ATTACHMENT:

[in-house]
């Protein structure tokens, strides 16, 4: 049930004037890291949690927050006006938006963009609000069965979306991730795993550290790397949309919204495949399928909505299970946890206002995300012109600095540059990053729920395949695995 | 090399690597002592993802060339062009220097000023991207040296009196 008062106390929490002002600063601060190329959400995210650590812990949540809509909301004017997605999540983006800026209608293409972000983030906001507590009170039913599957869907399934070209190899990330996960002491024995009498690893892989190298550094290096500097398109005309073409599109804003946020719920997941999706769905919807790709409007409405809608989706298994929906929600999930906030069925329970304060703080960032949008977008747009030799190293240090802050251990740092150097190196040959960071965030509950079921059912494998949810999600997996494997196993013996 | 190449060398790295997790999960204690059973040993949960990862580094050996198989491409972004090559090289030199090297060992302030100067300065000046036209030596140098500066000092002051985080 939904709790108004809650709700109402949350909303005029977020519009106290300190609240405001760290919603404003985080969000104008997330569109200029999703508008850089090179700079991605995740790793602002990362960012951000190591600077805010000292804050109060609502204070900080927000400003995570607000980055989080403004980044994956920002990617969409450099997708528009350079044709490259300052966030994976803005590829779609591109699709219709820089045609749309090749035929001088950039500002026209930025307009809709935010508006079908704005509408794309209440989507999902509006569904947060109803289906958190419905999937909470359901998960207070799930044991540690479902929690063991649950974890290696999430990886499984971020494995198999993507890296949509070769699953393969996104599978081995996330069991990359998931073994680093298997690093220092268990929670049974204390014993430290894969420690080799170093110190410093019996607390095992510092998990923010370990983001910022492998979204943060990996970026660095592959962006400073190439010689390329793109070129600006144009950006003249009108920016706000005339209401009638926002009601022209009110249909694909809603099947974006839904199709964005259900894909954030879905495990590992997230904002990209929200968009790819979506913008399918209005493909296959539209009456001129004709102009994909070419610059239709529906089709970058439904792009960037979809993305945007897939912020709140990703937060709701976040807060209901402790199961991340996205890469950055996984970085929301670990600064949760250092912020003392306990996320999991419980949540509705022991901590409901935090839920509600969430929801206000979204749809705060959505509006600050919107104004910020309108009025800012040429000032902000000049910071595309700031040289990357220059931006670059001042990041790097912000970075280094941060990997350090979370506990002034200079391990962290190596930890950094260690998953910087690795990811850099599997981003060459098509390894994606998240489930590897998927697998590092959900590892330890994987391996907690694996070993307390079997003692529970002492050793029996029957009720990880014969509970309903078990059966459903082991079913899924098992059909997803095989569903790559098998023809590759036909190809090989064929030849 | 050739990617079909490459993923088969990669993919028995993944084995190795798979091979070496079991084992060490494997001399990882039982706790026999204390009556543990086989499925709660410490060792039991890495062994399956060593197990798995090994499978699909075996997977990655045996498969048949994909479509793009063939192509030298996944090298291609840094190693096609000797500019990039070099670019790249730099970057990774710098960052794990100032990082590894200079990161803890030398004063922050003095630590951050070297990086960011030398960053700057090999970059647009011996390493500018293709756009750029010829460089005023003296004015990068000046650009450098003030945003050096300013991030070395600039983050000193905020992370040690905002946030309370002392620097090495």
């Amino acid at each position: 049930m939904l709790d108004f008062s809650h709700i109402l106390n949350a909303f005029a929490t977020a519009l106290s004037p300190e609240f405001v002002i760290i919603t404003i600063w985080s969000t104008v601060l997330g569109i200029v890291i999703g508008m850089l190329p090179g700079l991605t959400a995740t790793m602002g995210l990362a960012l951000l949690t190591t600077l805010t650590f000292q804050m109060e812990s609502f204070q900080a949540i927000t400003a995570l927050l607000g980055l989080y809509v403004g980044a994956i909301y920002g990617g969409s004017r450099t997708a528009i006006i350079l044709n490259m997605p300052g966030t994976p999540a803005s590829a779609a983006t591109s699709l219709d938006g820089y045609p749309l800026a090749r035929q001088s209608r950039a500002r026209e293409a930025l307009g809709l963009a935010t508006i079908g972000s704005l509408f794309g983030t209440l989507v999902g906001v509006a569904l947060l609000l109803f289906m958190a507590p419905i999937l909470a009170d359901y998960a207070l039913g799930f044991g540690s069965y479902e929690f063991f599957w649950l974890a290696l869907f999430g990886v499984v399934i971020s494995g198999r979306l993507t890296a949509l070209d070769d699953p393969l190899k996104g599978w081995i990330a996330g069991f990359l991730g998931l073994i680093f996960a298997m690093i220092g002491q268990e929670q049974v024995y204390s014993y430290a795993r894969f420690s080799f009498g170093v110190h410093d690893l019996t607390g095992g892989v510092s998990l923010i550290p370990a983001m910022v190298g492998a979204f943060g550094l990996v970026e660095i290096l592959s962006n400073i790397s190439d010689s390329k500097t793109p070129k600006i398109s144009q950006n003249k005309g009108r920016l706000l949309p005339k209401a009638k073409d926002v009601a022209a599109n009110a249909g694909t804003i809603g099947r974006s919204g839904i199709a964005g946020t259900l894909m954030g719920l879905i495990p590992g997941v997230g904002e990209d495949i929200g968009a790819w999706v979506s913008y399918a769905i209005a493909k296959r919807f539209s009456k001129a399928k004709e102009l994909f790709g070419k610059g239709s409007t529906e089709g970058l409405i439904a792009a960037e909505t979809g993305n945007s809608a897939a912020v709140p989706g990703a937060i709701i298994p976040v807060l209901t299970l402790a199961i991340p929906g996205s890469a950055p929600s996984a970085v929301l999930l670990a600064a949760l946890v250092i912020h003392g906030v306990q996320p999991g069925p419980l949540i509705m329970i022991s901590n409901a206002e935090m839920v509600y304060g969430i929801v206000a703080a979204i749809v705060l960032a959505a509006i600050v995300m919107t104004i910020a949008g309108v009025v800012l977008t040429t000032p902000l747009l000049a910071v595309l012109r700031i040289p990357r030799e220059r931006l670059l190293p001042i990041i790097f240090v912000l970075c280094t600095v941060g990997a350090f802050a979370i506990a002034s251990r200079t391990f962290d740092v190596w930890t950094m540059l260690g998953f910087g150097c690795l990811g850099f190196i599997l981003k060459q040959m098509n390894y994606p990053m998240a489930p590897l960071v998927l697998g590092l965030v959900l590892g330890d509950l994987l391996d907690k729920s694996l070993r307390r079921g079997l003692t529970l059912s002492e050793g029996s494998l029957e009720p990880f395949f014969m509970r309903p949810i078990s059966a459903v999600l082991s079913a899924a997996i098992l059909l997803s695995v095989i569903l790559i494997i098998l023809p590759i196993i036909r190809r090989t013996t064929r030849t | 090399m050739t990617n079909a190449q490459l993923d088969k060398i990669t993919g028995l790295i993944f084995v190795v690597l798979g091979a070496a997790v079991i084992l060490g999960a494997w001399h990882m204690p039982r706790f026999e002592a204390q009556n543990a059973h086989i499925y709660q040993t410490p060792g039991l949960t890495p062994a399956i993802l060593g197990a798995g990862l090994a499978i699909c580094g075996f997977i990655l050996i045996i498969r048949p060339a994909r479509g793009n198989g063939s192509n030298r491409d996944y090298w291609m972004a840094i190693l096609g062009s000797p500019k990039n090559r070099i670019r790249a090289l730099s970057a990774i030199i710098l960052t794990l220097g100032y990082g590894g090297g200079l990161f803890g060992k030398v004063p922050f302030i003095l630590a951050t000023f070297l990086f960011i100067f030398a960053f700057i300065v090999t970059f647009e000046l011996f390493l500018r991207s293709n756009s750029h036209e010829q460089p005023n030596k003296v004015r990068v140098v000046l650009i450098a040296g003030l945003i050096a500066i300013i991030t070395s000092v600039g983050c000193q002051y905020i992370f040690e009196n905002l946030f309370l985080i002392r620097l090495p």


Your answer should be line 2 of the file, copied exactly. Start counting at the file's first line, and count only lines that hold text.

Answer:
């Protein structure tokens, strides 16, 4: 049930004037890291949690927050006006938006963009609000069965979306991730795993550290790397949309919204495949399928909505299970946890206002995300012109600095540059990053729920395949695995 | 090399690597002592993802060339062009220097000023991207040296009196 008062106390929490002002600063601060190329959400995210650590812990949540809509909301004017997605999540983006800026209608293409972000983030906001507590009170039913599957869907399934070209190899990330996960002491024995009498690893892989190298550094290096500097398109005309073409599109804003946020719920997941999706769905919807790709409007409405809608989706298994929906929600999930906030069925329970304060703080960032949008977008747009030799190293240090802050251990740092150097190196040959960071965030509950079921059912494998949810999600997996494997196993013996 | 190449060398790295997790999960204690059973040993949960990862580094050996198989491409972004090559090289030199090297060992302030100067300065000046036209030596140098500066000092002051985080 939904709790108004809650709700109402949350909303005029977020519009106290300190609240405001760290919603404003985080969000104008997330569109200029999703508008850089090179700079991605995740790793602002990362960012951000190591600077805010000292804050109060609502204070900080927000400003995570607000980055989080403004980044994956920002990617969409450099997708528009350079044709490259300052966030994976803005590829779609591109699709219709820089045609749309090749035929001088950039500002026209930025307009809709935010508006079908704005509408794309209440989507999902509006569904947060109803289906958190419905999937909470359901998960207070799930044991540690479902929690063991649950974890290696999430990886499984971020494995198999993507890296949509070769699953393969996104599978081995996330069991990359998931073994680093298997690093220092268990929670049974204390014993430290894969420690080799170093110190410093019996607390095992510092998990923010370990983001910022492998979204943060990996970026660095592959962006400073190439010689390329793109070129600006144009950006003249009108920016706000005339209401009638926002009601022209009110249909694909809603099947974006839904199709964005259900894909954030879905495990590992997230904002990209929200968009790819979506913008399918209005493909296959539209009456001129004709102009994909070419610059239709529906089709970058439904792009960037979809993305945007897939912020709140990703937060709701976040807060209901402790199961991340996205890469950055996984970085929301670990600064949760250092912020003392306990996320999991419980949540509705022991901590409901935090839920509600969430929801206000979204749809705060959505509006600050919107104004910020309108009025800012040429000032902000000049910071595309700031040289990357220059931006670059001042990041790097912000970075280094941060990997350090979370506990002034200079391990962290190596930890950094260690998953910087690795990811850099599997981003060459098509390894994606998240489930590897998927697998590092959900590892330890994987391996907690694996070993307390079997003692529970002492050793029996029957009720990880014969509970309903078990059966459903082991079913899924098992059909997803095989569903790559098998023809590759036909190809090989064929030849 | 050739990617079909490459993923088969990669993919028995993944084995190795798979091979070496079991084992060490494997001399990882039982706790026999204390009556543990086989499925709660410490060792039991890495062994399956060593197990798995090994499978699909075996997977990655045996498969048949994909479509793009063939192509030298996944090298291609840094190693096609000797500019990039070099670019790249730099970057990774710098960052794990100032990082590894200079990161803890030398004063922050003095630590951050070297990086960011030398960053700057090999970059647009011996390493500018293709756009750029010829460089005023003296004015990068000046650009450098003030945003050096300013991030070395600039983050000193905020992370040690905002946030309370002392620097090495």